This doesn’t sound like very good advice—and it wouldn’t be if it was the norm—but for the summer, I really like to give my students something they will enjoy. For the struggling beginner, it may be something easier so he can build confidence. For the over-achiever, it may be something popular but difficult, for example, something by Yiruma or Jon Schmidt. Movie tunes or a book of Disney songs is a nice change for the summer instead of continuing to plow through the lesson book. Even folk tunes, nursery rhymes, hymns, contemporary sacred tunes, or a favorite composer can be a nice change. Faber has a ton of “extra” books which can be incorporated into the summer to give your students an extra boost.
Now, can we apply this thought to our lives? I think so. Again, if it were the norm to only do what we wanted or to give our children what they like, we would be lazy and have spoiled kids. When King David was on his deathbed, his oldest living son, Adonijah, proclaimed himself to be king even though David had already declared Solomon to be the next ruling monarch. Why? We find the answer in 1 Kings 24:8. And his father had not rebuked him at any time by saying, “Why have you done so?” He was also very good-looking. His mother had borne him after Absalom. Give them everything they want, and you will have trouble on your hands ESPECIALLY IF THEY ARE TALENTED OR GOOD LOOKING! That may sound like profiling. It is not—it is human nature! Good looks and talent can be a deterrent, especially in a society that places so much emphasis on both.
However, the other side of the coin is true as well: All work and no play make Jack a dull boy. Colossians 3: 21 says, Fathers, do not provoke your children, lest they become discouraged. This is mainly talking about constant fault-finding, and, as a piano teacher, I sometimes feel that I fall into this category! You want them to get it right, but is there wiggle room for letting some things slip by? The answer is ‘yes’ but that will be another post later!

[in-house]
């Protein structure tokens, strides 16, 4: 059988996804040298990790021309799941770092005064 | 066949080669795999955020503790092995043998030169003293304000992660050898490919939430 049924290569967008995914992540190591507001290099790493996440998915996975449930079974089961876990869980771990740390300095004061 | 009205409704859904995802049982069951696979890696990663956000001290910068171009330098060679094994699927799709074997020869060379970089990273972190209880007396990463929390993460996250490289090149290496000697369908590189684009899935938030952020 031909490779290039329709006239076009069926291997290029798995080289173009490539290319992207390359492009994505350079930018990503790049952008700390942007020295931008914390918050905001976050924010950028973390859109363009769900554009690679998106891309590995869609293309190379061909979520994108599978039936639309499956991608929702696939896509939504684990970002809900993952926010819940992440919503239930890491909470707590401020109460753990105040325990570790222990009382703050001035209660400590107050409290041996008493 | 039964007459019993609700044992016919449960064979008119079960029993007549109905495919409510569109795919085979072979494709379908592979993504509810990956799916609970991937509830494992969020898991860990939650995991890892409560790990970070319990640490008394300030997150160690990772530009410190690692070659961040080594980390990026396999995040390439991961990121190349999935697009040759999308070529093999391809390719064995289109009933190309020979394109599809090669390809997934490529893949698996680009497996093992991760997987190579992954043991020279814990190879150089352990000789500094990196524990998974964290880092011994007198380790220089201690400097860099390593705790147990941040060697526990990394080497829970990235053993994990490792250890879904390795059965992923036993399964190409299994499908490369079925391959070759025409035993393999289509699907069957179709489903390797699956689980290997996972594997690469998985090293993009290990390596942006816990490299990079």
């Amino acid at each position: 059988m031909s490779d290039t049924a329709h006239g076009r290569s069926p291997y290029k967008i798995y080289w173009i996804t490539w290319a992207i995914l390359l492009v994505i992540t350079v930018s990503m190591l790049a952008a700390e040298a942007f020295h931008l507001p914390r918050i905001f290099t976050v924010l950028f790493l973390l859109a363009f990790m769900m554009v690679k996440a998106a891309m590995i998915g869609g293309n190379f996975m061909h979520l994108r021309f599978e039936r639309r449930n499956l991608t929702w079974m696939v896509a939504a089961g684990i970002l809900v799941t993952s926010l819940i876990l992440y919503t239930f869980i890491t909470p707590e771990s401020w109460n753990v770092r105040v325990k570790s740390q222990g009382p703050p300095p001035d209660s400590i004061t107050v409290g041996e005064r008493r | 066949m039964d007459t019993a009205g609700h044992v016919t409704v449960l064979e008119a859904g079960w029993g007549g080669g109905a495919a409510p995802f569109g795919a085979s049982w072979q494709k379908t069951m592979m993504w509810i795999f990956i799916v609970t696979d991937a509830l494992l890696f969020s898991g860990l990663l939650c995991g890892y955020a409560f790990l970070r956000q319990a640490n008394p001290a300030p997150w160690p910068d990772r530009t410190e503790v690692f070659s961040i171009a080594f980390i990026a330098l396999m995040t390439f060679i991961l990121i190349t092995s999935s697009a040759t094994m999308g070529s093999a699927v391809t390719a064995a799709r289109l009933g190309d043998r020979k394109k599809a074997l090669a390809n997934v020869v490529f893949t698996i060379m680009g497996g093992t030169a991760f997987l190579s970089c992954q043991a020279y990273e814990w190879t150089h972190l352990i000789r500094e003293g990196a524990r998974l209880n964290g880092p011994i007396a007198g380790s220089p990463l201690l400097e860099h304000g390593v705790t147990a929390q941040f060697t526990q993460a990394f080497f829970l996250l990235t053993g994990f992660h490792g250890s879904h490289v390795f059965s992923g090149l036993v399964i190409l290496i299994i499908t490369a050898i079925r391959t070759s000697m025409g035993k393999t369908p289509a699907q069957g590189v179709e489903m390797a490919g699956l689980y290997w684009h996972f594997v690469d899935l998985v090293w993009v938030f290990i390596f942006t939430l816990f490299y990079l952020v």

By giving the student a change of scenery, so to speak, you will have the opportunity to teach, but perhaps not in such the exacting manner which ‘good teaching’ requires. There are always lessons to be learned in every piece of music but giving them a little more leniency on a favorite piece of music can be a great relief to them and an opportunity to show your human side. 😊
As a family, we work hard together. Our children have grown to be responsible adults. We always feel welcome and, quite frankly, comfortable in their homes. They are clean and orderly, yet not to an extreme. Our grandchildren are allowed to play and make ‘messes,’ but then the toys are put away. It’s a constant challenge, but they stick by the stuff. My husband often kept to the adage: work before pleasure. But I remember one particular time when he listed all that needed to be done and then announced that we were going to play first to make certain that we got to the play! Good parenting!
Summer is a great time to get a lot accomplished. You may have parents who want to take the summer off from lessons. That is understandable, but the fallout may not be worth it. I will tell my parents that I’d rather keep the lessons going even on a more relaxed schedule than take the summers off. I’d had beginner students take the summer off and come back in the fall literally beginning again. Obviously, more advanced students who are heading into a musical career fall into a different category. And, I am not a full-time teacher who is teaching to pay the bills! As always, there are exceptions to every rule! Kudos to you, dear teacher, for sharing your talents and passing on the treasure of music! May the summer be profitable and many ways and enjoyable for you and your students!
A friend once asked the great composer Haydn why his church music was always so full of gladness. He answered: “I cannot make it otherwise. I write according to the thoughts I feel. When I think upon my God, my heart is so full of joy that the notes dance and leap from my pen; and since God has given me a cheerful heart, it will be pardoned me that I serve Him with a cheerful spirit.”-Van Dyke